In our busy, fast-paced world, moments of rest and quietness are few and far between. This can take a toll both physically and mentally. We evolved to have moments of rest, interspersed with intense activity. We weren’t really meant to stay wired and under stress for hours every day. Clearly, it’s time for an old-fashioned remedy to give our minds and bodies a break.
If you’ve always been curious about meditation but have never given it a try, here’s some convincing evidence to get you motivated. According to a recent study, meditation not only has calming effects on the mind, but it also triggers measurable and beneficial molecular changes in the body.
For the study, a team of researchers had one group of participants perform a whole day of intensive mindful-meditation. These participants were experienced meditators. The second group of participants were encouraged to do quiet, non-meditative activities for eight hours.
The research team then measured various markers in the body. They found that after the eight-hour meditation group, there were a number of genetic and molecular differences that occurred in comparison to the quiet activity group. These differences included reduced levels of pro-inflammatory genes. These are the genes that jump into action during stressful situations.
This is new territory in mapping the health benefits of meditation. This is the first study to show a link between meditation and gene expression. The researchers hope that future studies will show that meditation could help in the treatment of chronic inflammatory conditions.
In another clinical trial performed at the University of Oxford, researchers investigated the effectiveness of an online mindfulness course in relieving symptoms of stress, anxiety, and depression.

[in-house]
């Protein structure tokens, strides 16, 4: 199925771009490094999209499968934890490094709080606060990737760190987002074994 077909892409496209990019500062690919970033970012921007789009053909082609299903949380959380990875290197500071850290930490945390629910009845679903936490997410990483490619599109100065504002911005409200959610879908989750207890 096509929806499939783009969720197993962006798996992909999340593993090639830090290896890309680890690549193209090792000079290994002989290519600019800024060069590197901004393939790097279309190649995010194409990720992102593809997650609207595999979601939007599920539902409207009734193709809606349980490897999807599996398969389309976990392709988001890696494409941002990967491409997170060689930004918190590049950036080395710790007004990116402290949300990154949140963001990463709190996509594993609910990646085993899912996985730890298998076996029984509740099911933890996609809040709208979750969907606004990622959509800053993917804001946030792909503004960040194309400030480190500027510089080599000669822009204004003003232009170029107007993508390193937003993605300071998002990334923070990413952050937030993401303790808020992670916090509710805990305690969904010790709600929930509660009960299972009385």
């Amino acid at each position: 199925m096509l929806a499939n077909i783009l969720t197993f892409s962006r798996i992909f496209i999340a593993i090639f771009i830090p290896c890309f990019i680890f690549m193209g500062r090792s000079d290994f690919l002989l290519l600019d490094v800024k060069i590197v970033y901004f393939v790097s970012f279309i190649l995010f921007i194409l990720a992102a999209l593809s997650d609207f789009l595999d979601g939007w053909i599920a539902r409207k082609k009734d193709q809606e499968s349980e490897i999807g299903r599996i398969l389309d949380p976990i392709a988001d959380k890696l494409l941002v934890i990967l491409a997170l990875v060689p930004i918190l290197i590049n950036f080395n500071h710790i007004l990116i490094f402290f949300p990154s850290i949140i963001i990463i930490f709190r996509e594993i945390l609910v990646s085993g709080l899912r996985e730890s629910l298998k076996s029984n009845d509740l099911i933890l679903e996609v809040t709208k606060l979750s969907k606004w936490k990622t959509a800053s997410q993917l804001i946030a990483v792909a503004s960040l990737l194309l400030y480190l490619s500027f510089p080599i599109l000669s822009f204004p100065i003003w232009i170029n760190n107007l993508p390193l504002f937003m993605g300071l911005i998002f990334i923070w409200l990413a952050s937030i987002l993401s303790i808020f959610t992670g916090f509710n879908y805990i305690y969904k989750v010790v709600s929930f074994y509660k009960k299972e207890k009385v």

About 300 people participated in the trial. The online program consisted of 10 sessions. The participants followed guided meditations presented in video format. Automated emails were also sent to engage the participants in mindfulness-based cognitive therapy. The study lasted four weeks.
The participants were asked to self-report their symptoms when logging in for each session. The research team found that stress, anxiety, and depression levels decreased by the end of the four week trial. Even one month after the study ended, the participants were still reporting improvements in mental health.
You can practice meditation on your own. Choose a time of day that is best for you. You may prefer the morning, when you haven’t yet started to face a busy day. Or you may find that a little meditation in the afternoon creates an oasis in which to relax and de-stress before continuing on with your schedule. You might also decide that meditating before bed is the best way to ensure that you always allow time to complete this healthy practice. Everyone is different, so give all three time slots a try and see what works best.
As for the best venue, you can practice meditation with a group or you can follow a program at home. You purchase a DVD or try an online course, just like the participants in the study did.
Weber, B., “Meditation changes gene expression, study says,” Medical News Today web site, Dec. 10, 2013; http://www.medicalnewstoday.com/articles/269910.php, last accessed Dec. 10, 2013.
Krushe, A., et al., “Mindfulness online: an evaluation of the feasibility of a web-based mindfulness course for stress, anxiety and depression,” BMJ Open. November 2013; 3(11): e003498.